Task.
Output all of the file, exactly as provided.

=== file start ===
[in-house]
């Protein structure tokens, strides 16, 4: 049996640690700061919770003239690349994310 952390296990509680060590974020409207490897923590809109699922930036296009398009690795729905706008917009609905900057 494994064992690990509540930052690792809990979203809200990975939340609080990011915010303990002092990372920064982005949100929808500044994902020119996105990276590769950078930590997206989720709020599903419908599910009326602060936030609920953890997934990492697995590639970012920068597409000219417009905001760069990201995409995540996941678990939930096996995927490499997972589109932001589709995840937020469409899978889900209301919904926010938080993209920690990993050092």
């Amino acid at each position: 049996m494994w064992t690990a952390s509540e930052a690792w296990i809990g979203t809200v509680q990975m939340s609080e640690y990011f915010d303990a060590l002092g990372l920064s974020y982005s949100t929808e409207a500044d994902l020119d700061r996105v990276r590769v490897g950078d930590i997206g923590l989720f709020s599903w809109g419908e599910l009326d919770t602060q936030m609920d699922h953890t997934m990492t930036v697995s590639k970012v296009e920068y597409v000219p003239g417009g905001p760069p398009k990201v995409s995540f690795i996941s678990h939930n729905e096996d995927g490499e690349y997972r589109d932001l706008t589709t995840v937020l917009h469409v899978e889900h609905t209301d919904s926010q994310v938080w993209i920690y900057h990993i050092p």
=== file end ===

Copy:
[in-house]
């Protein structure tokens, strides 16, 4: 049996640690700061919770003239690349994310 952390296990509680060590974020409207490897923590809109699922930036296009398009690795729905706008917009609905900057 494994064992690990509540930052690792809990979203809200990975939340609080990011915010303990002092990372920064982005949100929808500044994902020119996105990276590769950078930590997206989720709020599903419908599910009326602060936030609920953890997934990492697995590639970012920068597409000219417009905001760069990201995409995540996941678990939930096996995927490499997972589109932001589709995840937020469409899978889900209301919904926010938080993209920690990993050092």
């Amino acid at each position: 049996m494994w064992t690990a952390s509540e930052a690792w296990i809990g979203t809200v509680q990975m939340s609080e640690y990011f915010d303990a060590l002092g990372l920064s974020y982005s949100t929808e409207a500044d994902l020119d700061r996105v990276r590769v490897g950078d930590i997206g923590l989720f709020s599903w809109g419908e599910l009326d919770t602060q936030m609920d699922h953890t997934m990492t930036v697995s590639k970012v296009e920068y597409v000219p003239g417009g905001p760069p398009k990201v995409s995540f690795i996941s678990h939930n729905e096996d995927g490499e690349y997972r589109d932001l706008t589709t995840v937020l917009h469409v899978e889900h609905t209301d919904s926010q994310v938080w993209i920690y900057h990993i050092p």